FIG, 12 is Aa perspective view of an alternate form of apparatus for supporting an assembly of fiber optical elements during fusion thereof.
Referring more particularly to the drawings wherein like characters of reference designate like parts throughout the several views thereof, it will be seen that the invention relates broadly to method and apparatus for initially forming a plurality of ber optical light-conducting elements each embodying a plurality of light-conducting bers and being of similar predetermined cross-sectional shapes such as to permit said elements to be readily intertitted in side-by-side relation with each other, assembling said elements in mosiac fashion and fusing said element together into hermetically sealed relation without significant distortion thereof to form a composite hermetically sealed plate-like structure which will be referred to hereinafter as a face plate.
Fusion of the ber optical elements is accomplished by applying carefully controlled lateral compressing forces upon the mosiac to bring about the desired joining together of the elements thereof with a minimum of heating time and with temperatures below those which would tend to cause appreciable deterioration of the optical properties of said elements.
In accordance with a preferred aspect of the portion of the process which relates to the forming of the abovementioned fi-ber optical elements, there is shown in FIG. 1 a greatly enlarged longitudinal cross-section of an optical fiber 20 of the type preferably used in the fabrication of said elements.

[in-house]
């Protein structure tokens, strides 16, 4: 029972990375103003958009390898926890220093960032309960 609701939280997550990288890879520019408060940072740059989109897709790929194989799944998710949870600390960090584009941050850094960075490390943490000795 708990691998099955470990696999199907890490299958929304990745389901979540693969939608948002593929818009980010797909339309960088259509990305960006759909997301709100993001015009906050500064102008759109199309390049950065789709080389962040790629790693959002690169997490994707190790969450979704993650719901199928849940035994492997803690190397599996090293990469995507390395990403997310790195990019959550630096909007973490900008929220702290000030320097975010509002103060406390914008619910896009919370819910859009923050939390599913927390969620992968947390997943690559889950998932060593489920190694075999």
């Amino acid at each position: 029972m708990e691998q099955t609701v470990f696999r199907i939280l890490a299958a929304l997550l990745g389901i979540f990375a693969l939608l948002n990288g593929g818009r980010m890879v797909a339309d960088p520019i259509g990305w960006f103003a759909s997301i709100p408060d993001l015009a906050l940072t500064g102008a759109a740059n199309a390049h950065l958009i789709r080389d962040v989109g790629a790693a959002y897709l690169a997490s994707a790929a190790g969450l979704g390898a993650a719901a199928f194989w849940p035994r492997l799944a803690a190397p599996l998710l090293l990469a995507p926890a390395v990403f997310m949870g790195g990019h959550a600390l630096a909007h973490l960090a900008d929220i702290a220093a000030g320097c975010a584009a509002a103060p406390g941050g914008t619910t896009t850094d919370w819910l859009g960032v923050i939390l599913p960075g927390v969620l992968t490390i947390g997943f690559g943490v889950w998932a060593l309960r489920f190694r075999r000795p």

The fiber 20 embodies a core section 22 formed of an optical glass having a relatively high index of refraction and an integral outer relatively thin cladding 24 of glass having a relatively low index of refraction. The cladding 24 which functions as light-insulating means prevents the effects of crosstalk or the interaction of light passing from one fiber to another when a -plurality of fibers like the fiber 20 are assembled together in adjoining side-byside relation as will be described hereinafter.
A typical fiber 20 might, for example, be constructed so as to have its core section 22 formed of optical flint glass having an index of refraction of approximately 1.75 with its cladding section 24 formed of a soda-lime glass or potash soda-lead glass having an index of refraction of approximately from 1.52 to 1.56. A cladding thickness of one-tenth the overall diameter of the fiber or less is generally considered to be suitable for efhcient light-insulating purposes.
It is pointed out that in order to clearly illustrate the invention, the fibers 20 have lbeen shown in the drawings as being relatively large in diameter while actually, for practical applications, they would be very small and when reduced to their final individual sizes in the fmished product of the invention, they might be, for example, of such a cross-sectional size as to require onequarter of a million or more to fill one square inch.